The EEOC states that rules requiring employees to speak only English at work violates federal law unless it is reasonably necessary to business operations. Policies that require employees to speak only English in the workplace at all times, including breaks of any kind, are not thought to be reasonably necessary. Any employers who believe an English-only policy is reasonably necessary may want to consult an attorney prior to implementing it. It may be permitted to apply the policy in limited circumstances and only when it is needed for the employer to operate its business safely and efficiently, while keeping all employees safe.
It’s important to remember that under the Fair Labor Standards Act (FLSA), non-exempt employees are entitled to overtime pay at a rate of one and a half times their regular rate of pay for all hours worked over 40in any workweek. Some states have additional overtime requirements. If a non-exempt employee has worked overtime, he or she must be paid at the overtime rate regardless of whether the overtime was pre-authorized or not. Having a policy that no overtime work is permitted without prior authorization doesn’t release any employer from this requirement. However, employers may subject the employee to disciplinary measures due to such an infraction, but in no case may any employer withhold overtime pay.
Off-duty activities are off limits. Several states prohibit employers from taking action against any employee or applicant who uses tobacco or engages in legal off-duty activities. However, in states that don’t have these kinds of laws, it is not considered a best practice to have such an off-duty policy. Of course employers may prohibit smoking and the consumption of alcohol while on company property and working as these become safety-related concerns. Employers may also offer resources and incentives to help smokers quit using tobacco should they wish to do so. Many people struggle with giving up tobacco, so the offer of help may be a positive thing.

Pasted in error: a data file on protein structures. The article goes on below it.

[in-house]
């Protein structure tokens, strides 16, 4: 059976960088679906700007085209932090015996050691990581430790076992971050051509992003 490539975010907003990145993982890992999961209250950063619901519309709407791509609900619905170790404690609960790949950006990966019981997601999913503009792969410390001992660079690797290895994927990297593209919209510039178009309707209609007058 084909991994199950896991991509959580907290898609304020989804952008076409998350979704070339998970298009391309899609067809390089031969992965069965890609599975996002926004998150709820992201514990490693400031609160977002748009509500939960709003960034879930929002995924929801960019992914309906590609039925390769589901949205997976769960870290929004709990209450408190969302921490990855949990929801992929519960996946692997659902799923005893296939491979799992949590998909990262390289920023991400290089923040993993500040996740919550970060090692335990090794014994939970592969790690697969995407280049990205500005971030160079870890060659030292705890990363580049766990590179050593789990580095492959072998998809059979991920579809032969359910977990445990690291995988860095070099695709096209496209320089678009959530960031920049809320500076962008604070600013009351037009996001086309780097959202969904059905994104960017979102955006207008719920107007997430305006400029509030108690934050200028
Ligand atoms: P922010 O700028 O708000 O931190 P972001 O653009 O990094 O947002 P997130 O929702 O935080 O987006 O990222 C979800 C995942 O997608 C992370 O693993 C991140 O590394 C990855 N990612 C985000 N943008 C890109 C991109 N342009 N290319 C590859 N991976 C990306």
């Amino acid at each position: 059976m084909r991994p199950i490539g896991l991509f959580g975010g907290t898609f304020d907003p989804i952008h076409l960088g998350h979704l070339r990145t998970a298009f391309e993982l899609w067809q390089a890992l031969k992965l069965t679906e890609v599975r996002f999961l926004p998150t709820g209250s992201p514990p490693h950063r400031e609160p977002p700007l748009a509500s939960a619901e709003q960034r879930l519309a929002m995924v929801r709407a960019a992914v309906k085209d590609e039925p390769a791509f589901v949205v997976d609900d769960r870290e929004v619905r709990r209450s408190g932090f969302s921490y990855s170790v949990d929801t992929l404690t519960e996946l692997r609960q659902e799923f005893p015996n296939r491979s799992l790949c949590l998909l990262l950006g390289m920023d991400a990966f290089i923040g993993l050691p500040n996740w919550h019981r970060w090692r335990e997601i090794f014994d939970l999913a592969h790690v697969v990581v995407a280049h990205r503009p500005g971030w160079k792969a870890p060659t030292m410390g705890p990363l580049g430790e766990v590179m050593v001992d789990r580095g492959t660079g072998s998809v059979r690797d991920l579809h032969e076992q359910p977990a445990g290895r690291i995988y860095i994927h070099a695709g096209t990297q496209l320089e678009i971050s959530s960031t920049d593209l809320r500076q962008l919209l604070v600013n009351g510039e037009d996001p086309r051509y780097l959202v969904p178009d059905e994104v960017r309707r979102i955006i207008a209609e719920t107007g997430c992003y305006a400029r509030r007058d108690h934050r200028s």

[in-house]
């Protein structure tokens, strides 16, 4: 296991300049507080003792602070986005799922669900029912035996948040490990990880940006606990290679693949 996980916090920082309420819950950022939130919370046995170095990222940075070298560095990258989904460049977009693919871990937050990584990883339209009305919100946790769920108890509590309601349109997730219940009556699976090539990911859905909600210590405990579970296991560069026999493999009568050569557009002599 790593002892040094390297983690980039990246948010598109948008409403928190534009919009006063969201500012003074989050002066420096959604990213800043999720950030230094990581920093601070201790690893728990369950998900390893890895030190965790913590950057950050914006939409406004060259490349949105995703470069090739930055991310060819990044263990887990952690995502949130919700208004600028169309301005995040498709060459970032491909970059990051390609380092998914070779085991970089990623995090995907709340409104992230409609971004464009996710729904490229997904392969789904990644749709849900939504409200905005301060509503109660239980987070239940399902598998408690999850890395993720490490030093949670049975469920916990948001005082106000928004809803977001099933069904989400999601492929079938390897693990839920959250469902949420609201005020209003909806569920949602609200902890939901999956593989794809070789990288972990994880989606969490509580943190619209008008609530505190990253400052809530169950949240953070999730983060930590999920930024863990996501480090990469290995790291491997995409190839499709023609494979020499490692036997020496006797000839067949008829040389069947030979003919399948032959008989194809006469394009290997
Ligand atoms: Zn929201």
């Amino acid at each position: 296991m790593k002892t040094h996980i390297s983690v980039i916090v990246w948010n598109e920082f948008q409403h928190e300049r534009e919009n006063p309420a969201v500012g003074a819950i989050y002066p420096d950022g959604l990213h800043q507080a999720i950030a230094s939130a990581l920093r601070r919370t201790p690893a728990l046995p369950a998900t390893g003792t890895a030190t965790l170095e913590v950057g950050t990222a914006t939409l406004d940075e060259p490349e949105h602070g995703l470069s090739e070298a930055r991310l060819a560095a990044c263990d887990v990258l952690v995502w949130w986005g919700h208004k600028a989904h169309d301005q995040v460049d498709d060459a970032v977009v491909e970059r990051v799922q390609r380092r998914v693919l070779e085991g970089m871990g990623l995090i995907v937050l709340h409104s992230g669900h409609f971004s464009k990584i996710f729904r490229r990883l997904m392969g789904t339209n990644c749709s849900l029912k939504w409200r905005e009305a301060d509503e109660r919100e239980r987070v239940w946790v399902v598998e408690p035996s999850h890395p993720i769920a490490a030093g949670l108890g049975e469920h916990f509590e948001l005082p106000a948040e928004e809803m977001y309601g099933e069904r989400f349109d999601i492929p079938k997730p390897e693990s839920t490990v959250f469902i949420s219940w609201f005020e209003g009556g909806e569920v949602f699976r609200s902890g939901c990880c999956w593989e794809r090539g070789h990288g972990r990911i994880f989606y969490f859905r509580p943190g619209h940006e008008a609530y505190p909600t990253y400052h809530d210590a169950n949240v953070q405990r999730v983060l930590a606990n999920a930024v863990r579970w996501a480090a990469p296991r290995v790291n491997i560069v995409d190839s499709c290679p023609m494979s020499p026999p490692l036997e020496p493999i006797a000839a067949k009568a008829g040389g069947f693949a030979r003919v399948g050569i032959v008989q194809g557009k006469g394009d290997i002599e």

Do you have a safety incentive program? Be careful, because these types of incentive programs may violate the Occupational Safety and Health Act. Under OSHA employees have the right to report a workplace injury. A poorly crafted safety incentive programs could discourage workers from reporting injuries out of fear they would jeopardize the bonus for themselves and their fellow coworkers. Instead, offer incentives that promote worker participation in safety-related activities. Focus instead on things such as incentives for identifying hazards, making suggestions for safety improvements, participating in safety committees and trainings, or assisting in investigations of injuries, incidents, or “near misses.” Encourage everyone to be safe together, to help one another, and to report anything that is out of sorts, including tools and equipment that may need repairs or replacement. Encourage your staff to learn about PPE and how it benefits everyone. Work safely together as a team.